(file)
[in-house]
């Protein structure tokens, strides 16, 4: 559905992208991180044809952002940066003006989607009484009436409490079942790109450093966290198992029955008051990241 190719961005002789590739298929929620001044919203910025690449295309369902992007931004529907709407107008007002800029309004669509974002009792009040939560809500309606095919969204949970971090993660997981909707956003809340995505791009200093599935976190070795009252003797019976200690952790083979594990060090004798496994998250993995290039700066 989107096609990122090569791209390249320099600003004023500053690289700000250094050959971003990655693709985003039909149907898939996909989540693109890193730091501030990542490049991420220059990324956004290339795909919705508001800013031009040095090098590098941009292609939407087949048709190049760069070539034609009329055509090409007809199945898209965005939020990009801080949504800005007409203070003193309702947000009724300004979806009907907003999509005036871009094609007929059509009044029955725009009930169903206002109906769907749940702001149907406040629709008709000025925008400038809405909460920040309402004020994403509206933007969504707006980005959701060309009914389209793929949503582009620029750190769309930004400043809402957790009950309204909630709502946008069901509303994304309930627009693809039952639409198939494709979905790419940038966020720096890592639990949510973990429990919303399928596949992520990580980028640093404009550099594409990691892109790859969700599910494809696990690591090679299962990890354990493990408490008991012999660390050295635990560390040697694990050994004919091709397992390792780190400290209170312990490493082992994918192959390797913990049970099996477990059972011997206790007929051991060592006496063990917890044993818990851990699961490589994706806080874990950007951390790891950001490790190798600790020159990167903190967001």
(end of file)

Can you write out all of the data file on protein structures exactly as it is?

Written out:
[in-house]
């Protein structure tokens, strides 16, 4: 559905992208991180044809952002940066003006989607009484009436409490079942790109450093966290198992029955008051990241 190719961005002789590739298929929620001044919203910025690449295309369902992007931004529907709407107008007002800029309004669509974002009792009040939560809500309606095919969204949970971090993660997981909707956003809340995505791009200093599935976190070795009252003797019976200690952790083979594990060090004798496994998250993995290039700066 989107096609990122090569791209390249320099600003004023500053690289700000250094050959971003990655693709985003039909149907898939996909989540693109890193730091501030990542490049991420220059990324956004290339795909919705508001800013031009040095090098590098941009292609939407087949048709190049760069070539034609009329055509090409007809199945898209965005939020990009801080949504800005007409203070003193309702947000009724300004979806009907907003999509005036871009094609007929059509009044029955725009009930169903206002109906769907749940702001149907406040629709008709000025925008400038809405909460920040309402004020994403509206933007969504707006980005959701060309009914389209793929949503582009620029750190769309930004400043809402957790009950309204909630709502946008069901509303994304309930627009693809039952639409198939494709979905790419940038966020720096890592639990949510973990429990919303399928596949992520990580980028640093404009550099594409990691892109790859969700599910494809696990690591090679299962990890354990493990408490008991012999660390050295635990560390040697694990050994004919091709397992390792780190400290209170312990490493082992994918192959390797913990049970099996477990059972011997206790007929051991060592006496063990917890044993818990851990699961490589994706806080874990950007951390790891950001490790190798600790020159990167903190967001």